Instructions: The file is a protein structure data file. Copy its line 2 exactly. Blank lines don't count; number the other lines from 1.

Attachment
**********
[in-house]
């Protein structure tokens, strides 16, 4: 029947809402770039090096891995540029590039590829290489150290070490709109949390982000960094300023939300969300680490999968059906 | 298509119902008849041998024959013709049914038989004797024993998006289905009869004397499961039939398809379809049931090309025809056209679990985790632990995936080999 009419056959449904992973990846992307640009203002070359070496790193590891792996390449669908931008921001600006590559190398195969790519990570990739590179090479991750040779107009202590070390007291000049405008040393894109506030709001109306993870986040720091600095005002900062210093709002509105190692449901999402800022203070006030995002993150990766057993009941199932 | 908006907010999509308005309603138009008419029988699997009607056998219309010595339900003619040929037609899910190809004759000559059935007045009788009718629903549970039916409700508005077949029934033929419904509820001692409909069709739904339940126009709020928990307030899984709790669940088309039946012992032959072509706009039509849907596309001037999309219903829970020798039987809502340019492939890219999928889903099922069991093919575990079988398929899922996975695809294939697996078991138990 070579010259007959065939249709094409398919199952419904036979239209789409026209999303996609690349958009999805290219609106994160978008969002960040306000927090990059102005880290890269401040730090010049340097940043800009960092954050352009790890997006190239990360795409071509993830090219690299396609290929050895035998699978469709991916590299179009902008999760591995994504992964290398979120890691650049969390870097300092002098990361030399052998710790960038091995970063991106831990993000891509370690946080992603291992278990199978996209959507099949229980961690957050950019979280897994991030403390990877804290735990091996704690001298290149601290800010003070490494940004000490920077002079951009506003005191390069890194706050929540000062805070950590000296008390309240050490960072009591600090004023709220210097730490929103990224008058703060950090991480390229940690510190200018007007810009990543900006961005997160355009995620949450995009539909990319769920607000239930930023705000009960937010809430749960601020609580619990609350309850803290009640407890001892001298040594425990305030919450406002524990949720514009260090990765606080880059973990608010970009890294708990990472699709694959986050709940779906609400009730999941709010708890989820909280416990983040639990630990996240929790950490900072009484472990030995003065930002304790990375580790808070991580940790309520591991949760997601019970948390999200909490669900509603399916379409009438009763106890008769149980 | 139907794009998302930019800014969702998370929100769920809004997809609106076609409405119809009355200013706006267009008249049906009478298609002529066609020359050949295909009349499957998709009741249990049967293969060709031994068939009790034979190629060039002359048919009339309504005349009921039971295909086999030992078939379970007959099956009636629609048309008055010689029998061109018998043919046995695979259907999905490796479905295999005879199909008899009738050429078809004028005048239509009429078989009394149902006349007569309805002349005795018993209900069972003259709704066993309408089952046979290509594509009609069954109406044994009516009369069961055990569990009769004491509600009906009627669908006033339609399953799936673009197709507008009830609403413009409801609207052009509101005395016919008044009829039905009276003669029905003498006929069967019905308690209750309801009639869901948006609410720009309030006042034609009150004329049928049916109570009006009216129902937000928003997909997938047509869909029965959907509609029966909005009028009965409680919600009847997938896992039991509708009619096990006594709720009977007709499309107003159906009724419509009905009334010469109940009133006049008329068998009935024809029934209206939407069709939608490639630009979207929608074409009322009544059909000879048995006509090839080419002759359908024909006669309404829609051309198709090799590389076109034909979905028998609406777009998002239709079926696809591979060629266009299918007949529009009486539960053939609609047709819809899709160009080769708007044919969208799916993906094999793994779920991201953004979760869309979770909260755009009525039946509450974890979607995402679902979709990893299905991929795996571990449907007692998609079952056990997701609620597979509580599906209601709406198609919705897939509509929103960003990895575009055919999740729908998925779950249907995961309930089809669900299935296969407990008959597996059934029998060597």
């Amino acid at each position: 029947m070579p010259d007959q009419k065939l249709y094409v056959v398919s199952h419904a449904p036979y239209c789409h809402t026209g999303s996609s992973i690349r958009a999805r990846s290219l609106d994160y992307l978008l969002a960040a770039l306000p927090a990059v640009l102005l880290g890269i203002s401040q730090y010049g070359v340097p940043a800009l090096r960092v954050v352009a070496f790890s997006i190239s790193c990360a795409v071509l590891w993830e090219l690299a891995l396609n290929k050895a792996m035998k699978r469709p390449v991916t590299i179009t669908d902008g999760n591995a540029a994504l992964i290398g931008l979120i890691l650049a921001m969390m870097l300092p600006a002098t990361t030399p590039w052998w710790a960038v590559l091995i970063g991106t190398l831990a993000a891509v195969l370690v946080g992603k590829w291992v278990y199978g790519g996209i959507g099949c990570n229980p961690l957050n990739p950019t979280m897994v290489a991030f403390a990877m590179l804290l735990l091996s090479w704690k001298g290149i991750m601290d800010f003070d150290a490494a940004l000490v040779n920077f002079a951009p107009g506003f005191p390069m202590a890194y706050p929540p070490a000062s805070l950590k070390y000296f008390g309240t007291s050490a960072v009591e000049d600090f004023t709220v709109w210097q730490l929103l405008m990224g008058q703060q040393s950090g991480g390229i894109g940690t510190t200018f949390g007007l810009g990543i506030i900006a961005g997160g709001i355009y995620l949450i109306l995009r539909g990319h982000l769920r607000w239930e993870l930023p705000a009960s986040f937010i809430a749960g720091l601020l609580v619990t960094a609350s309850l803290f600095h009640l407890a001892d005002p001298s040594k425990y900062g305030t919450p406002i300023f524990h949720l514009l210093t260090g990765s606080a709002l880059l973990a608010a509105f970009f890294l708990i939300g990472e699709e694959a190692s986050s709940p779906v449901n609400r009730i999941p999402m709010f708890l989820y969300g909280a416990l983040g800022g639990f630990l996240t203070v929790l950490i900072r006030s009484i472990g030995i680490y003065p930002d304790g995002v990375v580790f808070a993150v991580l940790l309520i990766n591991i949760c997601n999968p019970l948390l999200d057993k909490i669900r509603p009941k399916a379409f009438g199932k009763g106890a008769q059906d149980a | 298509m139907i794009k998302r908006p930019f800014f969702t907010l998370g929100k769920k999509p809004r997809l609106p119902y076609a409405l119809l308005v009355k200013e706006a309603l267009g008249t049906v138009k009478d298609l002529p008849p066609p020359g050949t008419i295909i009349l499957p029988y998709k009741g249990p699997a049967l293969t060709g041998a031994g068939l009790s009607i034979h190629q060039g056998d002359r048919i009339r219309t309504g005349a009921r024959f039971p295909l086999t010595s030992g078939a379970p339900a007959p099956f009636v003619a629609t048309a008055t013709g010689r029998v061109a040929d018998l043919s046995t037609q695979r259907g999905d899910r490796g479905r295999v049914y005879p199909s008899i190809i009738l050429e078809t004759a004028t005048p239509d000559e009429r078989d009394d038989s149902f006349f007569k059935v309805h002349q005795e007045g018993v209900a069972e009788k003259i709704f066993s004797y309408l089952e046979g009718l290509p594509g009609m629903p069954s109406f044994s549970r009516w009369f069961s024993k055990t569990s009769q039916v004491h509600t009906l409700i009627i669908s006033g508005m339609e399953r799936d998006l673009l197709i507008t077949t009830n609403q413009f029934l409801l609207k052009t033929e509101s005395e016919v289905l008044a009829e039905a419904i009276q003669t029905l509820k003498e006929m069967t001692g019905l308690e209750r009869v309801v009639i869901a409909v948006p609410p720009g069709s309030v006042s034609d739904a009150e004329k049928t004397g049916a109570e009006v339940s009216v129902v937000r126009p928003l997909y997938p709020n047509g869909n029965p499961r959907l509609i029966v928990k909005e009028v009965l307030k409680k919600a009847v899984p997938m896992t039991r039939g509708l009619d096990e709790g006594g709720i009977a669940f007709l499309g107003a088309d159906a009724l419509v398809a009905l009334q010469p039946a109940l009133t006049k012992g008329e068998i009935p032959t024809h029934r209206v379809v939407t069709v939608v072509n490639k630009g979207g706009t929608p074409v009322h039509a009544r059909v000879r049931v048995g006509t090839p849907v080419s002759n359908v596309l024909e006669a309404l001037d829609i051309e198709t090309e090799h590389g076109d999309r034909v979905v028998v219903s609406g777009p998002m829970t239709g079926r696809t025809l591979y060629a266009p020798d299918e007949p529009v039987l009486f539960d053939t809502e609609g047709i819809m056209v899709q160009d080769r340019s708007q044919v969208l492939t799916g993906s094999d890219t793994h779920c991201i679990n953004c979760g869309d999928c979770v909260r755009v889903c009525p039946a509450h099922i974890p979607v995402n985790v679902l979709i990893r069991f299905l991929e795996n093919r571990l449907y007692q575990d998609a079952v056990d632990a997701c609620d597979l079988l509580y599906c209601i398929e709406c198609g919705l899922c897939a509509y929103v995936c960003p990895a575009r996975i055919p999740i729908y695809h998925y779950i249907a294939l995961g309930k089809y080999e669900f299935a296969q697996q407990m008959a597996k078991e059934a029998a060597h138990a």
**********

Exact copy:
């Protein structure tokens, strides 16, 4: 029947809402770039090096891995540029590039590829290489150290070490709109949390982000960094300023939300969300680490999968059906 | 298509119902008849041998024959013709049914038989004797024993998006289905009869004397499961039939398809379809049931090309025809056209679990985790632990995936080999 009419056959449904992973990846992307640009203002070359070496790193590891792996390449669908931008921001600006590559190398195969790519990570990739590179090479991750040779107009202590070390007291000049405008040393894109506030709001109306993870986040720091600095005002900062210093709002509105190692449901999402800022203070006030995002993150990766057993009941199932 | 908006907010999509308005309603138009008419029988699997009607056998219309010595339900003619040929037609899910190809004759000559059935007045009788009718629903549970039916409700508005077949029934033929419904509820001692409909069709739904339940126009709020928990307030899984709790669940088309039946012992032959072509706009039509849907596309001037999309219903829970020798039987809502340019492939890219999928889903099922069991093919575990079988398929899922996975695809294939697996078991138990 070579010259007959065939249709094409398919199952419904036979239209789409026209999303996609690349958009999805290219609106994160978008969002960040306000927090990059102005880290890269401040730090010049340097940043800009960092954050352009790890997006190239990360795409071509993830090219690299396609290929050895035998699978469709991916590299179009902008999760591995994504992964290398979120890691650049969390870097300092002098990361030399052998710790960038091995970063991106831990993000891509370690946080992603291992278990199978996209959507099949229980961690957050950019979280897994991030403390990877804290735990091996704690001298290149601290800010003070490494940004000490920077002079951009506003005191390069890194706050929540000062805070950590000296008390309240050490960072009591600090004023709220210097730490929103990224008058703060950090991480390229940690510190200018007007810009990543900006961005997160355009995620949450995009539909990319769920607000239930930023705000009960937010809430749960601020609580619990609350309850803290009640407890001892001298040594425990305030919450406002524990949720514009260090990765606080880059973990608010970009890294708990990472699709694959986050709940779906609400009730999941709010708890989820909280416990983040639990630990996240929790950490900072009484472990030995003065930002304790990375580790808070991580940790309520591991949760997601019970948390999200909490669900509603399916379409009438009763106890008769149980 | 139907794009998302930019800014969702998370929100769920809004997809609106076609409405119809009355200013706006267009008249049906009478298609002529066609020359050949295909009349499957998709009741249990049967293969060709031994068939009790034979190629060039002359048919009339309504005349009921039971295909086999030992078939379970007959099956009636629609048309008055010689029998061109018998043919046995695979259907999905490796479905295999005879199909008899009738050429078809004028005048239509009429078989009394149902006349007569309805002349005795018993209900069972003259709704066993309408089952046979290509594509009609069954109406044994009516009369069961055990569990009769004491509600009906009627669908006033339609399953799936673009197709507008009830609403413009409801609207052009509101005395016919008044009829039905009276003669029905003498006929069967019905308690209750309801009639869901948006609410720009309030006042034609009150004329049928049916109570009006009216129902937000928003997909997938047509869909029965959907509609029966909005009028009965409680919600009847997938896992039991509708009619096990006594709720009977007709499309107003159906009724419509009905009334010469109940009133006049008329068998009935024809029934209206939407069709939608490639630009979207929608074409009322009544059909000879048995006509090839080419002759359908024909006669309404829609051309198709090799590389076109034909979905028998609406777009998002239709079926696809591979060629266009299918007949529009009486539960053939609609047709819809899709160009080769708007044919969208799916993906094999793994779920991201953004979760869309979770909260755009009525039946509450974890979607995402679902979709990893299905991929795996571990449907007692998609079952056990997701609620597979509580599906209601709406198609919705897939509509929103960003990895575009055919999740729908998925779950249907995961309930089809669900299935296969407990008959597996059934029998060597």